Monday leftovers (Tuesday edition)
There is no question the Browns’ offensive explosion – relatively speaking, of course – caught a lot of us by surprise.
Given the stodgy, old-fashioned, buttoned-down approach to offense the team displayed in the exhibition season and first game of the regular season, it’s fair to say the 27-point salvo they laid on the Cincinnati Bengals Sunday was eye-opening.
It was a where-did-that-come-from kind of afternoon. Most fans obviously were pleased, but at the same time had to wonder just where was this offense earlier?
The return of rookie running back Trent Richardson definitely was a factor. After missing the entire exhibition season with knee surgery, no one counted on him being healthy enough to be considered a factor until at least the fifth or sixth week of the season.
But all it took was one sensational run by Richardson on the final play from scrimmage in the third quarter to stun Browns fans all around the globe into the realization that maybe their woebegone team has finally struck gold.
Followers of the college game knew all about this stud. They knew he was something special. But they did not know whether his game would translate to the National Football League. After all, they play the game on a much higher level there.
So when Richardson went down in training camp with a bad knee, doomsayers figured this was just another blown draft pick. Just another notch in the club’s bad-luck belt. And when he returned last week in the season opener against Philadelphia, he looked below average.
Then came the Bengals game, where Richardson used Paul Brown Stadium as his personal stage to introduce himself to NFL defenses in a most spectacular way.
It’s only one game, to be certain, but based on that performance and the notion that the coaching staff will finally realize the talent this kid has and design an offense that maximizes his enormous talents, there’s no telling how much of an impact he can have.
That TD against the Bengals, officially a 23-yard pass and run, was really a three-yard dump off as Brandon Weeden’s second choice on the play, and he turned it into the second of his two scores on the afternoon. What made it special was his innate ability to see the field so clearly, he made Bengals defenders look foolish.
Most great runners have speed, quickness and the ability to break tackles. But the one asset most people overlook is vision. Great peripheral vision allows that kind of runner to anticipate another player’s move and counter it before he can make it.
That’s what happened in Cincinnati. Three Bengals honed in on Richardson in those final 20 yards. All three flailed and grabbed nothing but air as he anticipated their moves and was gone by the time they arrived. Basically, he sees the game in slow motion.
And that, with help from the offensive coaching staff, can be a difference maker. Richardson, who compiled 145 yards (109 on the ground) on 23 touches, is a playmaker. He just needs the opportunity to make those plays. That’s where good coaching comes in.
Brad Childress coached Adrian Peterson in Minnesota. He knows how to handle superstar running backs. As the Browns’ offensive coordinator, it’s incumbent on him to bring out the best in Richardson.
It could make the difference between yet another moribund season and a season filled with hope and optimism for the future.
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Lost in the aftermath of the loss in Cincinnati was the fine game turned in by Mo Massaquoi. The wide receiver was targeted seven times by Weeden and caught five passes for 90 yards.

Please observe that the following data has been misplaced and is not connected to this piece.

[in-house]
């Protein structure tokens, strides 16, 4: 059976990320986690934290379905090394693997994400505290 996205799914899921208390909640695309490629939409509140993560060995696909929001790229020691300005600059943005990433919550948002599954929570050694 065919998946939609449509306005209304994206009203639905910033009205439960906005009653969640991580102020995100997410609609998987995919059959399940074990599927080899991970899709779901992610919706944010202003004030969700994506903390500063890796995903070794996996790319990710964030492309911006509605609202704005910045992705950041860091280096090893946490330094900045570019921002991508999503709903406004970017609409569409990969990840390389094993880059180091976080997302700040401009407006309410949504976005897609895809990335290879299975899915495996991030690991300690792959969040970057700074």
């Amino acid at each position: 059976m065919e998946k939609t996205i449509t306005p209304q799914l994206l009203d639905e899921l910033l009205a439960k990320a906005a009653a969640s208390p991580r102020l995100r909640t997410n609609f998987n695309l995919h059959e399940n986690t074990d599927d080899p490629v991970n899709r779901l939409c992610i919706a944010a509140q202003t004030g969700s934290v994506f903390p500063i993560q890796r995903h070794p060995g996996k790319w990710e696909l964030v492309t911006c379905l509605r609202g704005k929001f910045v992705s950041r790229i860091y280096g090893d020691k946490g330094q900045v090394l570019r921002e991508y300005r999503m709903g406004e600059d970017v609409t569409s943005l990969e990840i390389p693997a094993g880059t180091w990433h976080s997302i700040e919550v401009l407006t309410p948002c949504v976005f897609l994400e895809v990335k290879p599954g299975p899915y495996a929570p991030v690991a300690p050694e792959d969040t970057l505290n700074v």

He consistently gained separation in the Bengals’ secondary and made some nice catches. He looked nothing like the skittish receiver who seemed to tiptoe through opposing secondaries after a two-concussion season last year.
If this is a portent of things to come, that makes Weeden even more effective. It gives him another big target to go with Greg Little, who finally hit the score sheet with his first five catches of the season in Cincinnati.
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It was nice to see Chris Ogbonnaya get a shot Sunday. Filling in for Brandon Jackson (guessing Jackson must have been hurt), Ogbonnaya caught all six passes thrown his way for 73 yards. Kudos to Pat Shurmur and Childress for sticking with Ogbonnaya after a second-quarter fumble on his second touch of the game short-circuited a brief Cleveland drive late in the second quarter. It came at the tail end of a 21-yard play and was the only Cleveland turnover. The defense picked him up and forced a Bengals punt.
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Notes: It’s only two games, but veteran linebacker D’Qwell Jackson is playing at a Pro Bowl level. His tackle total is down somewhat, but he’s helping the young linebackers get into position to make plays, making certain they line up correctly. And he’s making plays all over the field. His three sacks and two interceptions lead the club. . . . Throughout training camp, we were told second-year tight end Jordan Cameron was going to be a contributor. His contributions thus far have resulted in no catches and limited playing time. Maybe the coaching staff overrated him. . . . So far, Joshua Cribbs looks like any ordinary kick returner. In other words, nothing special. Based on the past, fans expect Cribbs to break either a punt of kickoff for a touchdown just about every time he grabs the ball. The relatively new kickoff rule, which went into effect last season, has definitely hurt him . . . Tough work ahead for the run defense. After holding the Bengals to 80 rushing yards last week, their assignment Sunday at home to Buffalo is shut down C. J. Spiller, who leads the NFL in rushing with 292 yards and three touchdowns. The Bills are coming off a 35-17 victory in Kansas City.